Our Pledge To You


Schools have no legal right to ask about a child’s immigration status

Education Secretary Betsy DeVos waits to testify before a House Committee

Education Secretary Betsy DeVos says schools are free to inquire about students' immigration status. But a Supreme Court decision, says the writer, says otherwise. | AP Photo

Every day, we entrust our schools with nurturing our nation’s most precious resource – our children.

We trust that everyone from administrators to principals to teachers and school staff will do whatever is necessary to protect their health, safety and well-being, and to ensure that every child has an equal opportunity to learn.


That trust includes making sure that schools act responsibly to protect civil rights, as mandated by a landmark 1982 Supreme Court ruling that established the right of all children to a free K-12 education, regardless of immigration status.

Yet now, testimony by our nation’s top education official, someone who is sworn to uphold and enforce mandates like this one – Secretary of Education Betsy DeVos – threaten to erode, if not eliminate, that responsibility.

On Tuesday, DeVos told the U.S. House Committee on Education and the Workforce that it’s up to local schools to decide whether to report the immigration status of students to U.S. Immigration and Customs Enforcement. That’s undeniably false, and undeniably dangerous.

The 1982 Supreme Court ruling in “Plyler v. Doe” said that public school districts must provide every child a free public education from kindergarten through high school regardless of immigration status. This means schools not only must enroll every child, but that they also must ensure that there are no policies, punitive measures or other threats that would, intentionally or not, discourage or prevent a child from enrolling.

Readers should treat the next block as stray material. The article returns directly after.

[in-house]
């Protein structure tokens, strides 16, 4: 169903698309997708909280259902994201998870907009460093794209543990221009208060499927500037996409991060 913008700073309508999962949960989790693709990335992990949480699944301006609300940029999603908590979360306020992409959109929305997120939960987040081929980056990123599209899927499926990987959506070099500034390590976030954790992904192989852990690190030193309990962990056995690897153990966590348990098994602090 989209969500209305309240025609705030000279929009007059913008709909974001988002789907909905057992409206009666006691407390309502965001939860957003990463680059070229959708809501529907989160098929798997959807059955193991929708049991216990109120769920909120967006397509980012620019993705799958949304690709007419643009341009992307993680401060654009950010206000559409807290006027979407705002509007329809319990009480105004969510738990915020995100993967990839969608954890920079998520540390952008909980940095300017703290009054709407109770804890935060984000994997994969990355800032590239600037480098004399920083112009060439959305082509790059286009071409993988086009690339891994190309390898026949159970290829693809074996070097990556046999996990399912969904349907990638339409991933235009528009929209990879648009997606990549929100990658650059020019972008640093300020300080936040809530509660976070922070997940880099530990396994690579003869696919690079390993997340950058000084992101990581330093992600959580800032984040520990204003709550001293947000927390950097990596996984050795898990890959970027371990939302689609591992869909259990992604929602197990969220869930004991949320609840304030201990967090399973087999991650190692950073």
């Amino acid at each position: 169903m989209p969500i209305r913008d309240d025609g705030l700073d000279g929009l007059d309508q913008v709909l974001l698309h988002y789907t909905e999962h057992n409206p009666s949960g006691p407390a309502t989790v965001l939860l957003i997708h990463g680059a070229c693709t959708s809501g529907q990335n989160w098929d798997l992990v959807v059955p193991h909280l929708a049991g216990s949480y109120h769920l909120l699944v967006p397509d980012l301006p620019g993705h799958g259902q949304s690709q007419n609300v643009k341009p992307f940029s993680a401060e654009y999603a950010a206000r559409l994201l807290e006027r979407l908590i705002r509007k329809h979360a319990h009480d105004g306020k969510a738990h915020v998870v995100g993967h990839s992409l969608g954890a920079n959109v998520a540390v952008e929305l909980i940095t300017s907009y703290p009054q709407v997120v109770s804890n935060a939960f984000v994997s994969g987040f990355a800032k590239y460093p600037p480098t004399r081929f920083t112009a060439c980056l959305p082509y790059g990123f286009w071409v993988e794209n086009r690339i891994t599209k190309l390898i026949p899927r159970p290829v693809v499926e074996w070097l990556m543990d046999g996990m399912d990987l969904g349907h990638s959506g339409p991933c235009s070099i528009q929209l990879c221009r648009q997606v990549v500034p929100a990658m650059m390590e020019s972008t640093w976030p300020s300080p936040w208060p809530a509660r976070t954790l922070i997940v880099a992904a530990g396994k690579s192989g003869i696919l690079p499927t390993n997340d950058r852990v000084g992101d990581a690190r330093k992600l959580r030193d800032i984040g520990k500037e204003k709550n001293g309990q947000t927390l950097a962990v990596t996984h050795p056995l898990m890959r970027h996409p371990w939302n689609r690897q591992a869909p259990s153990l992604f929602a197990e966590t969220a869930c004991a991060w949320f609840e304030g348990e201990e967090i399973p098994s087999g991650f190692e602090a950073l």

That includes imposing rules that would make parents so fearful that they might opt to keep their children out of school.

District superintendents, administrators and lawyers have been governed by this ruling for more than 35 years. So it was very concerning to the Mexican American Legal Defense and Educational Fund, which represented the plaintiffs in the Plyler case, when DeVos cavalierly heightened fears of U.S. Immigration and Customs Enforcement raids on school campuses with her callous and ill-informed testimony.

It’s especially troubling amid evidence that DeVos isn’t the only one who’s ignorant about the ruling. In 2017, MALDEF discovered that many Illinois districts follow registration policies that fail to adhere to the ruling.

Last year, MALDEF was alerted that a northern Illinois district was requiring state identification cards or driver’s licenses to register and enroll a child in school. Put simply, asking undocumented parents to present documentation for which they are ineligible will inevitably result in children being denied access to the schoolhouse — a denial the Supreme Court ruled against.

With that violation as a basis, MALDEF conducted an informal survey of registration requirements in more than 250 school districts in Cook County and northern Illinois. We examined whether districts were in compliance with Illinois state registration requirements, including accepting a variety of identifications. Our goal was to identify districts that were violating Plyler.

While we found that most were in compliance with the Supreme Court ruling, some school districts were telling parents that they would have to reveal their immigration status or provide Social Security numbers for their children to enroll. School districts are — or should be — well aware that such questions are unconstitutional and unwise, both for the sake of the children and for taxpayers who might find themselves footing the bill for expensive legal liability against non-compliant districts.

With the increasingly dangerous anti-immigrant rhetoric and policies of the Trump administration gaining traction across the nation, it is more important than ever for schools to keep children from being used as political pawns. Parents must insist that school districts adhere strictly to the Plyler ruling, particularly to its basic requirement that every school create a welcoming, inclusive atmosphere for all children.

No less than our nation’s future is at stake. As Justice William Brennan wrote for the majority in Plyler, “We have recognized the public school as a most vital civic institution for the preservation of a democratic system of government, and as the primary vehicle for transmitting the values on which our society rests.”

Griselda Vega Samuel is Midwest regional counsel for MALDEF (Mexican American Legal Defense and Educational Fund).

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